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Fast-track hip and knee arthroplasty: clinical and organizational aspects

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Fast-track hip and knee arthroplasty aims at giving the patients the best available treatment at all times, being a dynamic entity. Fast-track combines evidence-based, clinical features with organizational optimization including a revision of traditions resulting in a streamlined pathway from admission till discharge – and beyond. The goal is to reduce morbidity, mortality and functional convalescence with an earlier achievement of functional milestones including functional discharge criteria with subsequent reduced length of stay and high patient satisfaction. Outcomes are traditionally measured as length of stay; safety aspects in the form of morbidity/mortality; patient satisfaction; and – as a secondary parameter – economic savings. Optimization of the clinical aspects include focusing on analgesia; DVT-prophylaxis; mobilization; care principles including functional discharge criteria; patient-characteristics to predict outcome; and traditions which may be barriers in optimizing outcomes. Patients should be informed and motivated to be active participants and their expectations should be modulated in order to improve satisfaction. Also, organizational aspects need to be analyzed and optimized. New logistical approaches should be implemented; the ward ideally (re)structured to only admit arthroplasties; the staff educated to have a uniform approach; extensive preoperative information given including discharge criteria and intended length of stay. This thesis includes 9 papers on clinical and organizational aspects of fast-track hip and knee arthroplasty (I–IX). A detailed description of the fast-track set-up and its components is provided. Major results include identification of patient characteristics to predict length of stay and satisfaction with different aspects of the hospital stay (I); how to optimize analgesia by using a compression bandage in total knee arthroplasty (II); the clinical and organizational set-up facilitating or acting as barriers for early discharge (III); safety aspects following fast-track in the form of few readmissions in general (IV) and few thromboembolic complications in particular (V); feasibility studies showing excellent outcomes following fast-track bilateral simultaneous total knee arthroplasty (VI) and non-septic revision knee arthroplasty (VII); how acute pain relief in total hip arthroplasty is not enhanced by the use of local infiltration analgesia when multi-modal opioid-sparing analgesia is given (VIII); and a detailed description of which clinical and organizational factors detain patients in hospital following fast-track hip and knee arthroplasty (IX). Economic savings following fast-track hip and knee arthroplasty is also documented in studies, reviews, metaanalyses and Cochrane reviews – including the present fast-track (ANORAK). In conclusion, the published results (I–IX) provide substantial, important new knowledge on clinical and organizational aspects of fast-track hip and knee arthroplasty – with concomitant documented high degrees of safety (morbidity/mortality) and patient satisfaction. Future research strategies are multiple and include both research strategies as efforts to implement the fast-track methodology on a wider basis. Research areas include improvements in pain treatment, blood saving strategies, fluid plans, reduction of complications, avoidance of tourniquet and concomitant blood loss, improved early functional recovery and muscle strengthening. Also, improvements in information and motivation of the patients, preoperative identification of patients needing special attention and detailed economic studies of fast- track are warranted.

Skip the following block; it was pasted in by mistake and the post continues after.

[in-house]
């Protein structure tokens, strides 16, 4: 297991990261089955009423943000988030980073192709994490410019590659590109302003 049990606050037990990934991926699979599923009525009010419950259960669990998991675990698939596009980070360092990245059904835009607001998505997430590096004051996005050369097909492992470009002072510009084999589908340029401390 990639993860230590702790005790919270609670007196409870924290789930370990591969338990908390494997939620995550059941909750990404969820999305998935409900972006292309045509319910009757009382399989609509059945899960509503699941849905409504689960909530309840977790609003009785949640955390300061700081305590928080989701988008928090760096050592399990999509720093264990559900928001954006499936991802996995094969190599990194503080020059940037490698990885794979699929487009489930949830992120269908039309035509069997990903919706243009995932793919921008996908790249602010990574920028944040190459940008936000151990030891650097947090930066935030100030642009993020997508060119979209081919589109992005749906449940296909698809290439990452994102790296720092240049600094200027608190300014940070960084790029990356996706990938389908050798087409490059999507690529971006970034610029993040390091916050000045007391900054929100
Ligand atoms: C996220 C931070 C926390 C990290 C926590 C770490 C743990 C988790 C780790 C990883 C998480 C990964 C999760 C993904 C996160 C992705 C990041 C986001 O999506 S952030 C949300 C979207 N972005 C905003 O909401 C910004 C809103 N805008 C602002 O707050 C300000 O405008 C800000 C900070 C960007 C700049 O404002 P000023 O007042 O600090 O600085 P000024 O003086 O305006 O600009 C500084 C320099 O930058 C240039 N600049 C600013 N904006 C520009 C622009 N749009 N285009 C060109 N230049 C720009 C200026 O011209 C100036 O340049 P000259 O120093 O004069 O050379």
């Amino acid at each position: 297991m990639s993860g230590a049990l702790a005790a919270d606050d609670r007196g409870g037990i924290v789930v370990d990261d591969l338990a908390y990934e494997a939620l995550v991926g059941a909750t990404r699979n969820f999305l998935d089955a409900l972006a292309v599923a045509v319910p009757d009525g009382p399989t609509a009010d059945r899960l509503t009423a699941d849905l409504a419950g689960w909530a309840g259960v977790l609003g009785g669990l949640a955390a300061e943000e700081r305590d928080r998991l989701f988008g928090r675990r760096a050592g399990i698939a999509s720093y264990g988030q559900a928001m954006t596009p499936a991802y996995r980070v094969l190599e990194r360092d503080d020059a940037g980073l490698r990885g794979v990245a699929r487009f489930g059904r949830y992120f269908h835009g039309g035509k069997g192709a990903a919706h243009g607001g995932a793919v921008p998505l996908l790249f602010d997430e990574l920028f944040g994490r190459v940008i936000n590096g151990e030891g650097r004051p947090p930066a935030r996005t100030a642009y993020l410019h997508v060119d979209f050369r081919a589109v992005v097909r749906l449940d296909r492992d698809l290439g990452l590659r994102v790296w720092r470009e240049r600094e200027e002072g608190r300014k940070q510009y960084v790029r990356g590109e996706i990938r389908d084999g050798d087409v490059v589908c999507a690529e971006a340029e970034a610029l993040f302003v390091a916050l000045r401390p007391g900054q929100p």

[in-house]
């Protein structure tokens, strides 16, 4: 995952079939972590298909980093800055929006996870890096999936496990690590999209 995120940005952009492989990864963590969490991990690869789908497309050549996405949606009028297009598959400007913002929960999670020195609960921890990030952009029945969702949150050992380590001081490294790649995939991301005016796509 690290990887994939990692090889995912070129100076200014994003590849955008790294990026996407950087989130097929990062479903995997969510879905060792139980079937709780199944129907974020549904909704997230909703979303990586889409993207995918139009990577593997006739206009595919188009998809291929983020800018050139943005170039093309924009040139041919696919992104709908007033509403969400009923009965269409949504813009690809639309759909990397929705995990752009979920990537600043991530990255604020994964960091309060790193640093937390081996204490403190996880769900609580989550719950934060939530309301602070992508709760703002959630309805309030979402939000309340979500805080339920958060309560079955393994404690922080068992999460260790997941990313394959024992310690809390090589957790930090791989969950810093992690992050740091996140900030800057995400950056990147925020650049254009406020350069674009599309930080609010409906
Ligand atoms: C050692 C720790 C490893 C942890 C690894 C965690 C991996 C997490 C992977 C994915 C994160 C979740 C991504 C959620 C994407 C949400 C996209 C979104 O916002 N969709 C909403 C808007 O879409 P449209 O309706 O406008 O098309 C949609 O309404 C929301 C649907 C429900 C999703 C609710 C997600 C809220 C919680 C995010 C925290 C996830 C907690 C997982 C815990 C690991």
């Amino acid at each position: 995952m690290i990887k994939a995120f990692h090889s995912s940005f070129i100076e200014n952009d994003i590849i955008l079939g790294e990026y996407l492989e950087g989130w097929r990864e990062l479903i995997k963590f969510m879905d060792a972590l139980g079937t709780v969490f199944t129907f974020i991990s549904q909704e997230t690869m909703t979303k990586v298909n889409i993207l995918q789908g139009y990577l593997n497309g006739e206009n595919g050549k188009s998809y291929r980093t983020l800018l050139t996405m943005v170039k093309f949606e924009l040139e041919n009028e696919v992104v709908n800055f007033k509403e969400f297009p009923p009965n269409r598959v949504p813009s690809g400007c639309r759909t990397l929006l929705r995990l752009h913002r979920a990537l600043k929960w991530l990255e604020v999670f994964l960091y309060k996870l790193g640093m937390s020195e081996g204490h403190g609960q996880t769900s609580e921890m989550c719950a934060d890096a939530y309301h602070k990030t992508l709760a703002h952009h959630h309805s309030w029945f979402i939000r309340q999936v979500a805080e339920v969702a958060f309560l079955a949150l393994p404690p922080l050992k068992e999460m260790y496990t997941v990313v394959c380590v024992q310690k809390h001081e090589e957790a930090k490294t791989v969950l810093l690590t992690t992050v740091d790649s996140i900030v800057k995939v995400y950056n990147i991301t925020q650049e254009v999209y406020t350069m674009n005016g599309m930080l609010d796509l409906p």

Original languageEnglish
JournalActa Orthopaedica (Print Edition)
Volume83
Issue number346
Pages (from-to)1-39
Number of pages39
ISSN1745-3674
DOIs
Publication statusPublished - 2012

ID: 36846742